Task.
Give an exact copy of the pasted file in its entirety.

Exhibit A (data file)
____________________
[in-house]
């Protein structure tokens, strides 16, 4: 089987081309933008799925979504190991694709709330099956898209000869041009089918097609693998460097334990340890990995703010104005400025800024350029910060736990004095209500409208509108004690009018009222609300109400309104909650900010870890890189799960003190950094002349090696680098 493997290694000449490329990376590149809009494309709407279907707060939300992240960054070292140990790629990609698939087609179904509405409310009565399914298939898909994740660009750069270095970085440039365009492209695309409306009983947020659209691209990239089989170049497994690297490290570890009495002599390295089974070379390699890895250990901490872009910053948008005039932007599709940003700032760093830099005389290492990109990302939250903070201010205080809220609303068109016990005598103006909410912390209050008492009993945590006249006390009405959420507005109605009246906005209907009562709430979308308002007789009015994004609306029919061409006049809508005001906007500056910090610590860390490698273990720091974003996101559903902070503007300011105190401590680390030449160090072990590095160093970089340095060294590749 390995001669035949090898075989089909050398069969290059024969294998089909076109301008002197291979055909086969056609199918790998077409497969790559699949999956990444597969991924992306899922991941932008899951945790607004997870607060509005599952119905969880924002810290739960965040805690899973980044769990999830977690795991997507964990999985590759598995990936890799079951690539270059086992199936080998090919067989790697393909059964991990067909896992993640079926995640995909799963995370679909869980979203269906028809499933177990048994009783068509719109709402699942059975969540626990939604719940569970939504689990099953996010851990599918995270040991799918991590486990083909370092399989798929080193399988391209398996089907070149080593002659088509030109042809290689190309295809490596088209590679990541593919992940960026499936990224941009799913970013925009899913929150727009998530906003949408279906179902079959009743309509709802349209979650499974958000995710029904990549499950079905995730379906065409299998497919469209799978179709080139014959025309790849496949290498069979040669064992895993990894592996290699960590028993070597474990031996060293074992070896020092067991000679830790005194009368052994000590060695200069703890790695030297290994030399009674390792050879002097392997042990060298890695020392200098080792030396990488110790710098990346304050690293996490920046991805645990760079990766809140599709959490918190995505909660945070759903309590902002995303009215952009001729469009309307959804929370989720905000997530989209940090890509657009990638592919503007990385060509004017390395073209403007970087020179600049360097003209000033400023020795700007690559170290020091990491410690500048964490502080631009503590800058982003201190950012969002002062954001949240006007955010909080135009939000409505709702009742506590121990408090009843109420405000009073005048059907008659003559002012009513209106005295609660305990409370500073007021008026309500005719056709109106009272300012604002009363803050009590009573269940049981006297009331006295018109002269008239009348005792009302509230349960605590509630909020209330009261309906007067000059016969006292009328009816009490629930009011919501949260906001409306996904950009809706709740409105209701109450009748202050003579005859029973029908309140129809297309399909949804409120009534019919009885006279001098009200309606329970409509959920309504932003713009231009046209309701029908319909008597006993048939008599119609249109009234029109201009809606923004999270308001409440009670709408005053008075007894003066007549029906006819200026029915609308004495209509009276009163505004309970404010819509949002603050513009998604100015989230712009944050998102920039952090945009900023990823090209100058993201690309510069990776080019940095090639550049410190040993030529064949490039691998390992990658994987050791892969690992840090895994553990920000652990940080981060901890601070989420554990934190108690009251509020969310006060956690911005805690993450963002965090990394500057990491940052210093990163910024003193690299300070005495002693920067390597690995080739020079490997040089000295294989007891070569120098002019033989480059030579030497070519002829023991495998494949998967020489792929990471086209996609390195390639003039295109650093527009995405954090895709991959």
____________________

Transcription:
[in-house]
């Protein structure tokens, strides 16, 4: 089987081309933008799925979504190991694709709330099956898209000869041009089918097609693998460097334990340890990995703010104005400025800024350029910060736990004095209500409208509108004690009018009222609300109400309104909650900010870890890189799960003190950094002349090696680098 493997290694000449490329990376590149809009494309709407279907707060939300992240960054070292140990790629990609698939087609179904509405409310009565399914298939898909994740660009750069270095970085440039365009492209695309409306009983947020659209691209990239089989170049497994690297490290570890009495002599390295089974070379390699890895250990901490872009910053948008005039932007599709940003700032760093830099005389290492990109990302939250903070201010205080809220609303068109016990005598103006909410912390209050008492009993945590006249006390009405959420507005109605009246906005209907009562709430979308308002007789009015994004609306029919061409006049809508005001906007500056910090610590860390490698273990720091974003996101559903902070503007300011105190401590680390030449160090072990590095160093970089340095060294590749 390995001669035949090898075989089909050398069969290059024969294998089909076109301008002197291979055909086969056609199918790998077409497969790559699949999956990444597969991924992306899922991941932008899951945790607004997870607060509005599952119905969880924002810290739960965040805690899973980044769990999830977690795991997507964990999985590759598995990936890799079951690539270059086992199936080998090919067989790697393909059964991990067909896992993640079926995640995909799963995370679909869980979203269906028809499933177990048994009783068509719109709402699942059975969540626990939604719940569970939504689990099953996010851990599918995270040991799918991590486990083909370092399989798929080193399988391209398996089907070149080593002659088509030109042809290689190309295809490596088209590679990541593919992940960026499936990224941009799913970013925009899913929150727009998530906003949408279906179902079959009743309509709802349209979650499974958000995710029904990549499950079905995730379906065409299998497919469209799978179709080139014959025309790849496949290498069979040669064992895993990894592996290699960590028993070597474990031996060293074992070896020092067991000679830790005194009368052994000590060695200069703890790695030297290994030399009674390792050879002097392997042990060298890695020392200098080792030396990488110790710098990346304050690293996490920046991805645990760079990766809140599709959490918190995505909660945070759903309590902002995303009215952009001729469009309307959804929370989720905000997530989209940090890509657009990638592919503007990385060509004017390395073209403007970087020179600049360097003209000033400023020795700007690559170290020091990491410690500048964490502080631009503590800058982003201190950012969002002062954001949240006007955010909080135009939000409505709702009742506590121990408090009843109420405000009073005048059907008659003559002012009513209106005295609660305990409370500073007021008026309500005719056709109106009272300012604002009363803050009590009573269940049981006297009331006295018109002269008239009348005792009302509230349960605590509630909020209330009261309906007067000059016969006292009328009816009490629930009011919501949260906001409306996904950009809706709740409105209701109450009748202050003579005859029973029908309140129809297309399909949804409120009534019919009885006279001098009200309606329970409509959920309504932003713009231009046209309701029908319909008597006993048939008599119609249109009234029109201009809606923004999270308001409440009670709408005053008075007894003066007549029906006819200026029915609308004495209509009276009163505004309970404010819509949002603050513009998604100015989230712009944050998102920039952090945009900023990823090209100058993201690309510069990776080019940095090639550049410190040993030529064949490039691998390992990658994987050791892969690992840090895994553990920000652990940080981060901890601070989420554990934190108690009251509020969310006060956690911005805690993450963002965090990394500057990491940052210093990163910024003193690299300070005495002693920067390597690995080739020079490997040089000295294989007891070569120098002019033989480059030579030497070519002829023991495998494949998967020489792929990471086209996609390195390639003039295109650093527009995405954090895709991959």